Up from the deep

The discovery of a 1,000-year-old Arab-style ship in Samut Sakhon may give a clearer picture of life and trade during the Dvaravati period

Now buried several metres deep under the muddy ground in a former shrimp farm in Samut Sakhon province, a millennium-old ship once sailed many oceans of the world. The vessel, 25m long, had travelled from faraway lands to transport a variety of goods to cities on this part of the Earth before it sank here during the Dvaravati period (6th-11th centuries).

The Phanomsurin, named after the land owners, was unearthed in Samut Sakhon.

Now it’s a valuable archaeological find, since it is probably the oldest ship ever unearthed in Thailand.

“This ship is in the most complete condition I have ever seen. If it had had three sails intact, it would have been almost ready to sail again.” famous underwater archaeologist Erbprem Vatcharangkul noted.

It all began on Sept 16 last year when the Tambon Phanthai Norasingh Administration Organisation informed the 1st Regional Office of the Fine Arts Department in Ratchaburi of the discovery of an old ship underneath a shrimp farm owned by Surin and Phanom Sri-ngamdee. The site is located about 8km from the seashore.

“The excavation of this ship began in December last year and is still under way and is now about 10% completed. We sought co-operation from the underwater archaeology division,” the office’s archaeologist Preeyanuch Chumphrom, who has been working at this site, said.

Named Phanomsurin after the land owners, the ship was covered in muddy soil with one of its sides facing down. The bow and stern were lying south to north. Only its west gunwale was above the ground. Its wooden gunwales were enforced and stitched with rope, but both the wooden structure and ropes are rotten. Found in the middle section of the ship was a 17.65m-long rectangular wooden piece believed to be a part of the keel. A 17.37m-long wooden pole believed to be one of the ship’s masts was found on the west side.

“A special feature of this ship is its wooden components stitched with rope. Each of these ropes has a brown smaller rope inside to ensure durability. This ship looks similar to ancient Arab ships,” Preeyanuch said.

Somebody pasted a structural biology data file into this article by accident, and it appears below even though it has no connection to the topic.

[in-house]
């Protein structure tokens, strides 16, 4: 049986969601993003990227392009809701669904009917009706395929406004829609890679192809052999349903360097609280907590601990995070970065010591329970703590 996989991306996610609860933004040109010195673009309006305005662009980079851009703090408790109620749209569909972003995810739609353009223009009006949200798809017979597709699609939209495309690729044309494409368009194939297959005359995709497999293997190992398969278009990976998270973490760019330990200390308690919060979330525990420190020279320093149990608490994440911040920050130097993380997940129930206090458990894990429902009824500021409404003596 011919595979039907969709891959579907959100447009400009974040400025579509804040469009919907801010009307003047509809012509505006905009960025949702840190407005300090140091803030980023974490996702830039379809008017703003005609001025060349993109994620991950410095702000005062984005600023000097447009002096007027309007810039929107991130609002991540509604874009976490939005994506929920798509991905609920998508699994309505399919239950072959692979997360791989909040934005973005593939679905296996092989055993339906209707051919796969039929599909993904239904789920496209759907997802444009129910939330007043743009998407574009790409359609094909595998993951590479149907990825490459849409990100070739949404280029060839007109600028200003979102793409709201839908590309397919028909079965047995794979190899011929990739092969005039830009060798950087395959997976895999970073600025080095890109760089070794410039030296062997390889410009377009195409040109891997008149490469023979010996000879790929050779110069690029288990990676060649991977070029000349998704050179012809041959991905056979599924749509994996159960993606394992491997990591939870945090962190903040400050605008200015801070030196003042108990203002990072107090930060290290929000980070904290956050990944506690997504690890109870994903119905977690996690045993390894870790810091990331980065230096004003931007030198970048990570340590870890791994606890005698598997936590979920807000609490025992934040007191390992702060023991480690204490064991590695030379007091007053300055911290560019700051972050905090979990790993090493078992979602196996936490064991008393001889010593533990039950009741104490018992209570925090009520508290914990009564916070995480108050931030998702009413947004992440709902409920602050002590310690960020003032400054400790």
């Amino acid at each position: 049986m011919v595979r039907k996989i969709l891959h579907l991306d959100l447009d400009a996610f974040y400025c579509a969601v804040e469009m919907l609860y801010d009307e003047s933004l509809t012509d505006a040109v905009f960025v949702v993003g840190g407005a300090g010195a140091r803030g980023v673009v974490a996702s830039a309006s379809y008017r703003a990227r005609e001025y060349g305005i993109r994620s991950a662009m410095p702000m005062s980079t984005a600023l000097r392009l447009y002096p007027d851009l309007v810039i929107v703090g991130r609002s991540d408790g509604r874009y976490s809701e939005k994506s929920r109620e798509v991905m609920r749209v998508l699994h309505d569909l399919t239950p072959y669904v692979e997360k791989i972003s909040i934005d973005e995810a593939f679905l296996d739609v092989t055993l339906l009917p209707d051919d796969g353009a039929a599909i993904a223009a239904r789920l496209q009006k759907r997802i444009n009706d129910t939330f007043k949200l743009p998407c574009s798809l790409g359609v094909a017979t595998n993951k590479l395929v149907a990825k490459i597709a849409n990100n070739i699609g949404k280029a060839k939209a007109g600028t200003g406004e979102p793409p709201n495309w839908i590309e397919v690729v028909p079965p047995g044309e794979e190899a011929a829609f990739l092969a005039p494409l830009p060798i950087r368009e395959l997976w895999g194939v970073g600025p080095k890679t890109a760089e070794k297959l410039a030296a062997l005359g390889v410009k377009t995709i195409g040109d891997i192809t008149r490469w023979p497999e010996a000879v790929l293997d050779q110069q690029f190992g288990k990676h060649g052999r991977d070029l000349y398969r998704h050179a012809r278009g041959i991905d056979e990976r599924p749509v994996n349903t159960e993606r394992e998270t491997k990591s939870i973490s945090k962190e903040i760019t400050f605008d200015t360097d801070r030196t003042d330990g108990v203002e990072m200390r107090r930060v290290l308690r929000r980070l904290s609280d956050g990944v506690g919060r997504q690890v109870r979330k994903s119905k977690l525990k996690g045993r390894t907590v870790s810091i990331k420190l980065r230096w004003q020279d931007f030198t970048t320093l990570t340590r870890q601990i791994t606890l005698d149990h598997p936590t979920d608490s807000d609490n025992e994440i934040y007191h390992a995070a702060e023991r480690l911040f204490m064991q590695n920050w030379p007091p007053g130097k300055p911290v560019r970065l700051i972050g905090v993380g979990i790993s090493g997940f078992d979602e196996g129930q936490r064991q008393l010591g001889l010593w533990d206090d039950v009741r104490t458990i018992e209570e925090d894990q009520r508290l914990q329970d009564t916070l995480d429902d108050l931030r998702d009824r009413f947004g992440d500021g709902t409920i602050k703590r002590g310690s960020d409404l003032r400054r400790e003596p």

Many artefacts were discovered inside the ship. Most of them are earthenware and stoneware, both unglazed from domestic kilns and glazed from China, along with some other kinds from unknown places. The rest consists of coconut fruits, toddy palms, hundreds of betel nuts, rice, halved coconut shells, wood resin, a horn, fish bones, animal bones and plant seeds. The black ropes found in the ship are still in amazingly good condition.

“Some of the earthenware is extraordinary and had never been found anywhere in Thailand. They are oval-shaped containers with a pointed bottom. Comparison studies found they are similar to amphoras usually found in Europe, the Middle East and India,” Preeyanuch said.

The amphoras are coated with black resin on the inside, with thick brown stains. The archaeologists think that the resin was used to prevent leakage or was perhaps the goods itself. A fragment of one of the amphoras and that of a Chinese earthenware pot have ancient lettering inscribed on them, which are now being studied and translated.

In addition, several pieces of Chinese-style stoneware dating to the Tang Dynasty (8th-9th centuries) were found in the ship. One of them contained betel nuts. Several other kinds of earthenware were also found, such as Dvaravati-style pots with thick rims, which were probably used as kitchenware on the ship or destined for export.

The gunwales of this ship were stitched with ropes like those of ancient Arab ships. It is estimated that the ship dates to the 8th or 9th century and is crucial to the study of shipping in this region.

“The team is waiting for the results of undergoing scientific tests in the United States to find out whether this ship is as old as the 8th-9th centuries. During that time, trade between Dvaravati cities in the present-day Central Region of Thailand flourished and was linked to other Dvaravati cities in this region. This ship is probably an important piece of evidence to confirm these cities’ trade with Arab cities and China,” Preeyanuch said.